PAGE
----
Sales Lessons from the Road

Our Director of Sales, Ryland Ferguson, will be on the road working remotely for the next couple months. While on the road, he has shared some of his sales lessons along the way.


After traveling through Indiana, the Mammoth Caves outside of Bowling Green, Kentucky, and enjoying country music with friends in Nashville, I find myself in Memphis, TN – home of the blues, BBQ, and Elvis. Not too bad for a couple weeks.

The trip so far has lead me to today’s obvious metaphor source, which comes from the Mammoth Cave trip. Mammoth Caves National Park is home to the world’s longest (known) stretch of connected caves, covering over 400 miles underground. During my time there, I think I covered about ONE of those miles. So where does the sales insight come in?

The history of the caves is an interesting one as initially they thought the caves were only a few miles long. Almost 200 years of exploration slowly revealed not only new passageways, but other caves systems that connected from two other entrances over 100 miles from the historic entrances. People in the early 1900s were going down there with oil lanterns and probing and mapping the caves, squeezing through 7 inch high holes, wading through underground rivers, and meticulously and patiently exploring further and further into the darkness.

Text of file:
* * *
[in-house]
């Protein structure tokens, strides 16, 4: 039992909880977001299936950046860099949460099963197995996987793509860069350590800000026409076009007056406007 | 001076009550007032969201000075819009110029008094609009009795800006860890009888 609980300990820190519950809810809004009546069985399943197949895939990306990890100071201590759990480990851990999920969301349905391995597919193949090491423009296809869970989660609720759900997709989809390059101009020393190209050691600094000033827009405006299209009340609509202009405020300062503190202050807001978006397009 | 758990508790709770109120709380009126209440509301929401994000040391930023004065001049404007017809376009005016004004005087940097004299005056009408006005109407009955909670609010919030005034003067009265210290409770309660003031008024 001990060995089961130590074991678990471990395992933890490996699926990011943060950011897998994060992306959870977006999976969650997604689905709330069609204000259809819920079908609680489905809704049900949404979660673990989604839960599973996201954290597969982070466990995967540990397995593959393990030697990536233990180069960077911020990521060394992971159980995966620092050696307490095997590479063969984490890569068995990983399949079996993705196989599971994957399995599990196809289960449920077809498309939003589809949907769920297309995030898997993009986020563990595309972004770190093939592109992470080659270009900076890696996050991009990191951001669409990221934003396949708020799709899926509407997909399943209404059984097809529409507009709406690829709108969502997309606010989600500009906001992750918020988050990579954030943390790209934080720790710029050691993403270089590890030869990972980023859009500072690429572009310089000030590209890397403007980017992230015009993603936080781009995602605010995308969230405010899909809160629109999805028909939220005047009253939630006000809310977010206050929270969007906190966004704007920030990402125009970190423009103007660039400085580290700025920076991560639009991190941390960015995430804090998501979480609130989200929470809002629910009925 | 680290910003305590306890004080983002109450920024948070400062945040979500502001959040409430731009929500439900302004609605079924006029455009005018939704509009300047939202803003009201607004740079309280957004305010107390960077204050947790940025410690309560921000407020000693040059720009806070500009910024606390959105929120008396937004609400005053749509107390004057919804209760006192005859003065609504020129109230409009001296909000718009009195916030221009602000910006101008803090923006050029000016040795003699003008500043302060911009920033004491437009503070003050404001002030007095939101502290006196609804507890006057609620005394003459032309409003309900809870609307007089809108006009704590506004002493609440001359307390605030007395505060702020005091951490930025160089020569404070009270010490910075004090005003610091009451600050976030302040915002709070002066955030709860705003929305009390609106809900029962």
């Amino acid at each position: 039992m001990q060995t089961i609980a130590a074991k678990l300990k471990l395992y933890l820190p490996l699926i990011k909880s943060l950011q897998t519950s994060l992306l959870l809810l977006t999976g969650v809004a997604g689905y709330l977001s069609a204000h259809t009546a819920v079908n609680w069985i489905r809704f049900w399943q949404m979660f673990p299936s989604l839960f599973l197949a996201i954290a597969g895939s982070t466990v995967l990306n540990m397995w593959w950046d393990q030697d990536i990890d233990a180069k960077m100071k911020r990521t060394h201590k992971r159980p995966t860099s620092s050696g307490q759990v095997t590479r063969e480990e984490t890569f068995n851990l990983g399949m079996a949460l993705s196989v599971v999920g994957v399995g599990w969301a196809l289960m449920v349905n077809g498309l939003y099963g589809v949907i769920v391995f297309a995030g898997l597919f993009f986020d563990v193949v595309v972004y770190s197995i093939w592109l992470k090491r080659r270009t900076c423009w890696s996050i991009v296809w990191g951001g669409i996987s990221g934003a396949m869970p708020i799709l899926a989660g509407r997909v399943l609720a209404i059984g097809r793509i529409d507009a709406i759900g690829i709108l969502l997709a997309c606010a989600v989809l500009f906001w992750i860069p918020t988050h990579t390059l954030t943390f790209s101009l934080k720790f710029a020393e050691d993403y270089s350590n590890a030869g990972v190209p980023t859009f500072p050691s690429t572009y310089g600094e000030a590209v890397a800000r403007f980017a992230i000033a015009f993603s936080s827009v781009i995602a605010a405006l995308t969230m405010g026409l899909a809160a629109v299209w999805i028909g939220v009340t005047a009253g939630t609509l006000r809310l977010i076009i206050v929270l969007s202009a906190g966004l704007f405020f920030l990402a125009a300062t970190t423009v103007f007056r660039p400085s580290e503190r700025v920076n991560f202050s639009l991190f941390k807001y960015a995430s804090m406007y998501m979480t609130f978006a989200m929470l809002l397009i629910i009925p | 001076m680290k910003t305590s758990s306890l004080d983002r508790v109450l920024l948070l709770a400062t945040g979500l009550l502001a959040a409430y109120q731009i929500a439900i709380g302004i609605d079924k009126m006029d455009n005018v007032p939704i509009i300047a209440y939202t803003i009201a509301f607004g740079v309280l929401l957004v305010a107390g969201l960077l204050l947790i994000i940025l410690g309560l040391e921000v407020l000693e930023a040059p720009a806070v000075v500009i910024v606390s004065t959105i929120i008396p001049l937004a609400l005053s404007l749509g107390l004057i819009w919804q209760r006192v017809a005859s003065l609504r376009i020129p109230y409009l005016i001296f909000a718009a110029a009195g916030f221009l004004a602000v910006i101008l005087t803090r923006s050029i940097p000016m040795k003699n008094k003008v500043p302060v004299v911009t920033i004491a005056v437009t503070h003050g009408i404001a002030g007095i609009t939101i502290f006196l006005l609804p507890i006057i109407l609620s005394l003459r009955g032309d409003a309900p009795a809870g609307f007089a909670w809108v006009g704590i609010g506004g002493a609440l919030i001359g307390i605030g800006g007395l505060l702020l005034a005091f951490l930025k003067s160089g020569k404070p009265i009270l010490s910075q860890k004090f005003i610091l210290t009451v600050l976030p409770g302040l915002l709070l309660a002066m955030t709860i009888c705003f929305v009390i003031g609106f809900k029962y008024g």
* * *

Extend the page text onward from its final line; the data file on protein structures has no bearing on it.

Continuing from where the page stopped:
“OK, get to the point?” Fine, but it’s raining today so I’m taking my time.

Mammoth Cave National Park in Kentucky

The point is this – as I watched and read about these explorers, I thought it was an apt analogy for the start of a new quarter in the world of sales. You made it to end of Q1. You think you know what you’re doing, and you’re going about things today more or less the same way you were in late March. Here’s the problem – if you do that, you’re going to keep thinking you found the end of the cave, and miss the other 400 miles that someone else will find. You have to keep probing, keep improving, keep changing. If you approach today the exact same way you approached things in Q1, you can more or less expect the same results. I don’t think any of us would say we’d be hard pressed to improve on our Q1. Keep the things that worked for you, but keep going further as well.

As we hiked, we saw some deer in the woods that surround the caves that were so used to humans that I was about able to touch them without scaring them. Though it was cool for me, but all I could think was how I didn’t want to be like that deer. I don’t want to get so used to my environment and my routines.

So I’m inviting you to shake it up. Keep probing. Don’t accept that Q2 will look just like Q1 or that you have no say in changing it because sales is a fickle business. There’s miles of opportunities to be explored and they’re waiting for someone else to come along who refuses to accept the status quo. Take a different approach this quarter and see how you can improve. How will your end of quarter in June look different because of what you were willing to explore today?

That’s it folks. I’m gonna hope the rains stops before the Mississippi swallows my rig. It’s a big river, but I think I can take it. Stay tuned next week for national parks in Arkansas!

Leave a Reply

Your email address will not be published. Required fields are marked *